Time: h 9.30 am
Location: Room Ofek, Polo Ferrari 1 - Via Sommarive 5, Povo (TN)
- Christos Perentis
Abstract of Dissertation
Personal data, generated and continuously collected by modern devices and online services, open new perspectives in human behavior understanding. They can characterize human behavior at a very fine and precise resolution, covering a huge variety of daily life, from communication and individual mobility to complex social phenomena and economic behaviors. While from the research point of view the collection of behavioral data has never been so cost-effective and unobtrusive, at the same time, from the applicative point of view, numerous applications supporting users' needs have leveraged on the massive availability of personal data and the insights produced by human behavior comprehension. Nevertheless, this scenario also raises unprecedented risks affecting users’ privacy.
The high relevance and effectiveness of digital footprints in capturing and describing human behaviors establishes the basis of this work. In this thesis, we use behavioral personal data, collected online or from mobile phones, to understand human behavior with the aim to support users in their everyday lives, investigating aspects that can be turned into personal or societal value in real application scenarios. In our work, we approached our research problems in a comprehensive way by leveraging on real personal data continuously observed in daily-life.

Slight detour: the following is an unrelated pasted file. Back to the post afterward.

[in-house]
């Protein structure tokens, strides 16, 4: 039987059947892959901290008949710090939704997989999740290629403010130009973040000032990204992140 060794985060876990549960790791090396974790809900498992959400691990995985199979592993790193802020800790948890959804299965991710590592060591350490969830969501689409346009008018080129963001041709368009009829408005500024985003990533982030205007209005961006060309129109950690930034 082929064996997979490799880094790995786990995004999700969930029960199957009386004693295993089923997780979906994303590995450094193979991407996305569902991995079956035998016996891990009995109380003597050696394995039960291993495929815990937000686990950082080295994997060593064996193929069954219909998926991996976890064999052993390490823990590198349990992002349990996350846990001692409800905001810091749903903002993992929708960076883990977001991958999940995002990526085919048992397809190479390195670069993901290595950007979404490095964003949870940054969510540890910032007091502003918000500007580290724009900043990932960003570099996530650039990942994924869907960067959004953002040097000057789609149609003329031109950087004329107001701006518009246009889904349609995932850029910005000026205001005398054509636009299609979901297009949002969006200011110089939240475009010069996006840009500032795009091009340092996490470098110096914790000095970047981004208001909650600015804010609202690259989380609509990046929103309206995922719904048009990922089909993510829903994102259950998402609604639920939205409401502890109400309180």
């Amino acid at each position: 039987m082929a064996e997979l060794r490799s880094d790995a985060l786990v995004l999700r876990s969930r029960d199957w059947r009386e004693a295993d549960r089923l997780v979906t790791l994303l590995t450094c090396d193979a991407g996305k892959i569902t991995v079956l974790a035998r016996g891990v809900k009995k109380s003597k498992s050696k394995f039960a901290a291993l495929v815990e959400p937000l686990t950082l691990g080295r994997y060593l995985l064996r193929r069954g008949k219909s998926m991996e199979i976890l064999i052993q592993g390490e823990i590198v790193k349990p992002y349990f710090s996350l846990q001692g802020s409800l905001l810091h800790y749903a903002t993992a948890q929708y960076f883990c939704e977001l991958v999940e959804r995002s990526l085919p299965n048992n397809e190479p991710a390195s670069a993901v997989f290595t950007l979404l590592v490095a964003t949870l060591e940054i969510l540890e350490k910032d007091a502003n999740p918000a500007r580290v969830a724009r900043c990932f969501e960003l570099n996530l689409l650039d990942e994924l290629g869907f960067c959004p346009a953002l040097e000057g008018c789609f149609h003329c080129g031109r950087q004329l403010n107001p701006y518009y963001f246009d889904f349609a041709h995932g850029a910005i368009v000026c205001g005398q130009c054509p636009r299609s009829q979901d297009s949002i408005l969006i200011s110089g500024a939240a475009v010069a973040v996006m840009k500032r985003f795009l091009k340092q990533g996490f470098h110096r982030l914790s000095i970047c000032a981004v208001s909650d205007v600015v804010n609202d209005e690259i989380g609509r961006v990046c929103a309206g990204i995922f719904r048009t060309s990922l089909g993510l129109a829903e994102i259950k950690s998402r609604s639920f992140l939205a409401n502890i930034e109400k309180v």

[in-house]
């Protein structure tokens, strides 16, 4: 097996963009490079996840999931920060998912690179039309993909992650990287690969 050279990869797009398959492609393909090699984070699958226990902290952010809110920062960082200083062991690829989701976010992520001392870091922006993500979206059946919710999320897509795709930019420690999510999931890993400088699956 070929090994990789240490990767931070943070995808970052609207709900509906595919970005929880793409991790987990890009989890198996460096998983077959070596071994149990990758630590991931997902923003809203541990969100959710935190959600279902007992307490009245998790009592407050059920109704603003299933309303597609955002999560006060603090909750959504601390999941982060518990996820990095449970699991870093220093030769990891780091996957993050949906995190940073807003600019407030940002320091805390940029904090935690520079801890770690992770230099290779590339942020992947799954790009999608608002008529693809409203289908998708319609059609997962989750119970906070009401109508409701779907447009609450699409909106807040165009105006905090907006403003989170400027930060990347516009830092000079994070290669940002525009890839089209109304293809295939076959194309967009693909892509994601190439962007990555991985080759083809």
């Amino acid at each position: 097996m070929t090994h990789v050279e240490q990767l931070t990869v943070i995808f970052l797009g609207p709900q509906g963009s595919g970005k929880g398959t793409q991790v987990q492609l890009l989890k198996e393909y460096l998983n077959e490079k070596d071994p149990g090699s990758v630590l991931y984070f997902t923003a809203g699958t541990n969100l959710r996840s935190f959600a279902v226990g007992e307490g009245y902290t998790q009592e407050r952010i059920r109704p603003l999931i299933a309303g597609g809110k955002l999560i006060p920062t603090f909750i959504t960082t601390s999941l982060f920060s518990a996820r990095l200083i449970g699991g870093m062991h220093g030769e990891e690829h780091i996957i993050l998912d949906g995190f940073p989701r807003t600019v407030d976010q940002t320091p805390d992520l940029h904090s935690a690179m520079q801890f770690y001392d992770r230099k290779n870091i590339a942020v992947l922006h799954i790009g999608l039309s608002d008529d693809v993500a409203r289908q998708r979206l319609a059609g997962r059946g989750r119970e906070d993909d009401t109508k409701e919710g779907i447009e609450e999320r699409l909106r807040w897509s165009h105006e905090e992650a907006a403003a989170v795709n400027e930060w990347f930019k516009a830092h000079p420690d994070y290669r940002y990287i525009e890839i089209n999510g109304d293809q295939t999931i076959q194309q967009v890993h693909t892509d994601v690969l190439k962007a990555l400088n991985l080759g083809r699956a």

In particular, in this dissertation we investigate three main problems. Firstly, we understand the attitudes of individuals towards personal mobile data disclosure by using both individual characteristics and dynamic behaviors related to communication and mobility, captured from mobile phones. Secondly, we predict the future health status of individuals, in terms of flu-like and cold symptoms, on the basis of a systematic characterization of their mobility behaviors derived from their mobile phones. Finally, we infer the formation of future links in individuals’ social circle on the basis of multiple information sources related to explicit and implicit relationships that users form.
The main insights resulting from our investigation can support a set of use cases, targeting individual and collective applications. Our findings, in terms of behaviors affecting the personal propensity towards data disclosure, can support a new generation of privacy-tools providing personalized feedback to users when tuning their sharing settings. The insights from our following study can provide individuals with personalized feedback about their health status and support decision-makers towards the adoption of preventive measures for public-health. Finally, our findings in terms of new social link predictions can provide users with more accurate recommendations in social networking applications.